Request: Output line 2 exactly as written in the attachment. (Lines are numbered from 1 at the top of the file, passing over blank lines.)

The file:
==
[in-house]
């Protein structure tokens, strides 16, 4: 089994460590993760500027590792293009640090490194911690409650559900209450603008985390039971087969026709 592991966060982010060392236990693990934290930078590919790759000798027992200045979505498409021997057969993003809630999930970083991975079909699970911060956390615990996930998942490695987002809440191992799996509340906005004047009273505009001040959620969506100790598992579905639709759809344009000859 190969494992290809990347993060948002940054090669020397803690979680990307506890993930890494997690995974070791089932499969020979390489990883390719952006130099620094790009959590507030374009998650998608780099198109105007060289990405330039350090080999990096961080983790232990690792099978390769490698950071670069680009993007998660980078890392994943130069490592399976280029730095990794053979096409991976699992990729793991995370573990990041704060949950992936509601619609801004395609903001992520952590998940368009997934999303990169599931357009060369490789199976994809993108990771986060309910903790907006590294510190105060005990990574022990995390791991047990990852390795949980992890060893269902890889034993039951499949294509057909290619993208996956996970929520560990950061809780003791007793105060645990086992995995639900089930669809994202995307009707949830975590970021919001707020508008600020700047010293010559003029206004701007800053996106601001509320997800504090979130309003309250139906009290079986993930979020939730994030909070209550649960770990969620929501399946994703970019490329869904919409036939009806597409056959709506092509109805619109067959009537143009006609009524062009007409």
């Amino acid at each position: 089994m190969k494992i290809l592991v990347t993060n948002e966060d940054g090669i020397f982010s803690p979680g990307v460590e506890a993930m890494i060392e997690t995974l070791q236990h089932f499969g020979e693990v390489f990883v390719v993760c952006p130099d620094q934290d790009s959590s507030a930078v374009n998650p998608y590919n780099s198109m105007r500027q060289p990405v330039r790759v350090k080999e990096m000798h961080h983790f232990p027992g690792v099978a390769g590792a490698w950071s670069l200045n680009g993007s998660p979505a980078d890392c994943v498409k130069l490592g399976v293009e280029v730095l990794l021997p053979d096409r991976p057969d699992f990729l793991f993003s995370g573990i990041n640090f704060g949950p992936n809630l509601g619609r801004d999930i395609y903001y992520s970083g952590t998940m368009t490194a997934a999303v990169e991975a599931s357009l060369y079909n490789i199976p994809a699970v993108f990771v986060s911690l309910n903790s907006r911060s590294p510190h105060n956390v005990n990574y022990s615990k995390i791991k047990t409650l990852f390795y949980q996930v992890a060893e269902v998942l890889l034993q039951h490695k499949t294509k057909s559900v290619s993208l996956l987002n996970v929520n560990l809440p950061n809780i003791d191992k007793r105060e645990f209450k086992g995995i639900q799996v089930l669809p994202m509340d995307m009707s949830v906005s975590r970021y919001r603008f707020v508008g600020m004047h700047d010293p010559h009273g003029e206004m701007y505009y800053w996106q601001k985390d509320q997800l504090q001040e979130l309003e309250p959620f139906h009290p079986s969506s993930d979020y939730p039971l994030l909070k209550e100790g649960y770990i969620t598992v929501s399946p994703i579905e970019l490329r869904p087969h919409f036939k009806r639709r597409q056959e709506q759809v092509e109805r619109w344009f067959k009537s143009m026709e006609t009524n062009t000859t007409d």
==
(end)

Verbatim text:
């Protein structure tokens, strides 16, 4: 089994460590993760500027590792293009640090490194911690409650559900209450603008985390039971087969026709 592991966060982010060392236990693990934290930078590919790759000798027992200045979505498409021997057969993003809630999930970083991975079909699970911060956390615990996930998942490695987002809440191992799996509340906005004047009273505009001040959620969506100790598992579905639709759809344009000859 190969494992290809990347993060948002940054090669020397803690979680990307506890993930890494997690995974070791089932499969020979390489990883390719952006130099620094790009959590507030374009998650998608780099198109105007060289990405330039350090080999990096961080983790232990690792099978390769490698950071670069680009993007998660980078890392994943130069490592399976280029730095990794053979096409991976699992990729793991995370573990990041704060949950992936509601619609801004395609903001992520952590998940368009997934999303990169599931357009060369490789199976994809993108990771986060309910903790907006590294510190105060005990990574022990995390791991047990990852390795949980992890060893269902890889034993039951499949294509057909290619993208996956996970929520560990950061809780003791007793105060645990086992995995639900089930669809994202995307009707949830975590970021919001707020508008600020700047010293010559003029206004701007800053996106601001509320997800504090979130309003309250139906009290079986993930979020939730994030909070209550649960770990969620929501399946994703970019490329869904919409036939009806597409056959709506092509109805619109067959009537143009006609009524062009007409």